In Case of the Removal of the President from Office, or of his Death, Resignation, or Inability to discharge the Powers and Duties of the said Office, the Same shall devolve on the Vice President, and the Congress may by law provide for the Case of Removal, Death, Resignation or Inability, both of the President and Vice President, declaring what Officer shall then act as President, and such Officer shall act accordingly, until the Disability be removed, or a President shall be elected.

Clause 7 Compensation and Emoluments[edit | edit source]

Main Article
Clause Text
The President shall, at stated Times, receive for his Services, a Compensation, which shall neither be encreased nor diminished during the Period for which he shall have been elected, and he shall not receive within that Period any other Emolument from the United States, or any of them.

Clause 8 Presidential Oath of Office[edit | edit source]

Main Article
Clause Text
Before he enter on the Execution of his Office, he shall take the following Oath or Affirmation:- I do solemnly swear (or affirm) that I will faithfully execute the Office of President of the United States, and will to the best of my Ability, preserve, protect and defend the Constitution of the United States.

Section 2 Powers[edit | edit source]

Clause 1 Military, Administrative, and Clemency[edit | edit source]

Main Article
Clause Text
The President shall be Commander in Chief of the Army and Navy of the United States, and of the Militia of the several States, when called into the actual Service of the United States; he may require the Opinion, in writing, of the principal Officer in each of the executive Departments, upon any Subject relating to the Duties of their respective Offices, and he shall have Power to grant Reprieves and Pardons for Offences against the United States, except in Cases of Impeachment.

Clause 2 Advice and Consent[edit | edit source]

Main Article
Clause Text
He shall have Power, by and with the Advice and Consent of the Senate, to make Treaties, provided two thirds of the Senators present concur; and he shall nominate, and by and with the Advice and Consent of the Senate, shall appoint Ambassadors, other public Ministers and Consuls, Judges of the supreme Court, and all other Officers of the United States, whose Appointments are not herein otherwise provided for, and which shall be established by Law: but the Congress may by Law vest the Appointment of such inferior Officers, as they think proper, in the President alone, in the Courts of Law, or in the Heads of Departments.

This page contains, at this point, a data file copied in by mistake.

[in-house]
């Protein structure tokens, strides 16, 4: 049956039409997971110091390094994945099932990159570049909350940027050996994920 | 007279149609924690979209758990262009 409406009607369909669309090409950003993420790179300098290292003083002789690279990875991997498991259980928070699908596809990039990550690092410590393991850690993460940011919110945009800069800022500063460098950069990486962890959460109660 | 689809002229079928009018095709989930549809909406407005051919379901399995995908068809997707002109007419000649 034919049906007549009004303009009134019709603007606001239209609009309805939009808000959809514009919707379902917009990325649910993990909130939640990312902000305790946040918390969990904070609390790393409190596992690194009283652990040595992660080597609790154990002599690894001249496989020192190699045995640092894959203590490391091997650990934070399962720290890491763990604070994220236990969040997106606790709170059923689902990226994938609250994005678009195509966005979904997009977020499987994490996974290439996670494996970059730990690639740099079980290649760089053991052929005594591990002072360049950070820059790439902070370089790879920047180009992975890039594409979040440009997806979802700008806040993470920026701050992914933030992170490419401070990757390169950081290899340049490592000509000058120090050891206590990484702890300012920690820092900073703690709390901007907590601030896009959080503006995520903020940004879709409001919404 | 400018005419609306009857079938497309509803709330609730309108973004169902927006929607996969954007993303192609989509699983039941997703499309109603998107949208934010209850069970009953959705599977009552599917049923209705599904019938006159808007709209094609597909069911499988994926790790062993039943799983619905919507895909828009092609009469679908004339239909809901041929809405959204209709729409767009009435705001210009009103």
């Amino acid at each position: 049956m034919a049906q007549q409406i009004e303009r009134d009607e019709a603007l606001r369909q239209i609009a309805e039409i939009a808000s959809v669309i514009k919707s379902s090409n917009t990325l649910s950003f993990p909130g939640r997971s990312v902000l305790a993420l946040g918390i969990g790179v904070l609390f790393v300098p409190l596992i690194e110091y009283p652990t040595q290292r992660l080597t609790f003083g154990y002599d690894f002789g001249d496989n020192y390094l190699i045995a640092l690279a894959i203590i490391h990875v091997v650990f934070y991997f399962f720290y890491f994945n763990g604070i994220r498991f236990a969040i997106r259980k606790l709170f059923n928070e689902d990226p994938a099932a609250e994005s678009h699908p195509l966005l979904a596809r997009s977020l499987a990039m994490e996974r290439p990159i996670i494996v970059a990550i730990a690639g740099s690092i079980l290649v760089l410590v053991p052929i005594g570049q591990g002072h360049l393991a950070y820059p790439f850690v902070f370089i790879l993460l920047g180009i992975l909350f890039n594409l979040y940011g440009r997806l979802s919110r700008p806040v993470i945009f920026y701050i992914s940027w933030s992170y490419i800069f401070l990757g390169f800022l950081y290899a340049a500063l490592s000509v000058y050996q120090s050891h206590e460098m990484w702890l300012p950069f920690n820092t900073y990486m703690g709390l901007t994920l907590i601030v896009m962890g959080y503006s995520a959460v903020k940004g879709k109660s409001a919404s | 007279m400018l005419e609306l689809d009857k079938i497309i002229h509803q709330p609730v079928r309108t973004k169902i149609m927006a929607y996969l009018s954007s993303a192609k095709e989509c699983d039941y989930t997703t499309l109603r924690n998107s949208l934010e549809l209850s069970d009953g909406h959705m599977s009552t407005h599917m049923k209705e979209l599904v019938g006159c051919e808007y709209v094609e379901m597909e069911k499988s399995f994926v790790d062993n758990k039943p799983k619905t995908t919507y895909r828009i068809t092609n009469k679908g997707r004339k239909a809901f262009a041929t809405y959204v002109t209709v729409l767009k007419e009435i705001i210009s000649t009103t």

Clause 3 Senate Recess[edit | edit source]

Main Article
Clause Text
The President shall have Power to fill up all Vacancies that may happen during the Recess of the Senate, by granting Commissions which shall expire at the End of their next Session.

Section 3 Duties[edit | edit source]

Main Article
Clause Text
He shall from time to time give to the Congress Information of the State of the Union, and recommend to their Consideration such Measures as he shall judge necessary and expedient; he may, on extraordinary Occasions, convene both Houses, or either of them, and in Case of Disagreement between them, with Respect to the Time of Adjournment, he may adjourn them to such Time as he shall think proper; he shall receive Ambassadors and other public Ministers; he shall take Care that the Laws be faithfully executed, and shall Commission all the Officers of the United States.

Section 4 Impeachment[edit | edit source]

Main Article
Clause Text
The President, Vice President and all civil Officers of the United States, shall be removed from Office on Impeachment for, and Conviction of, Treason, Bribery, or other high Crimes and Misdemeanors.
  1. Art. II, Section 3 Duties.
  2. Springer v. Government of Philippine Islands, 277 U.S. 189, 202 (1928).
  3. United States v. Curtiss-Wright Export Corp., 299 U.S. 304, 319 (1936).
  4. See generally Art. II, Sec. 1, Cl. 1: Overview of Executive Vesting Clause.
  5. Seila Law LLC v. Consumer Fin. Prot. Bureau, No. 19-7, slip op. at 22 (U.S. June 29, 2020).
  6. Zivotofsky v. Kerry, 576 US. 1, 17 (2015). Cf., e.g., United States ex rel. Knauff v. Snaughnessy, 338 U.S. 537, 543 (1950) (stating that the right to exclude aliens "is inherent in the executive power to control the foreign affairs of the nation," and when Congress legislates in this area, it "is implementing an inherent executive power").
  7. Youngstown Sheet & Tube Co. v. Sawyer, 343 U.S. 579, 587 (1952).
  8. See Buckley v. Valeo, 424 U.S. 1, 132-33 (1976).
  9. See id. at 138-41.
  10. Twenty-Fifth Amendment Presidential Vacancy; 3 U.S.C. § 19.
  11. Art. II, Section 4 Impeachment.
  12. Id. art. I, § 2, cl. 5; id. art. I, § 3, cls. 6-7.
  13. See Art. I, Sec. 7, Cl. 2: Overview of Presidential Approval or Veto of Bills; Art. I, Sec. 7, Cl. 3: Presentation of Senate or House Resolutions.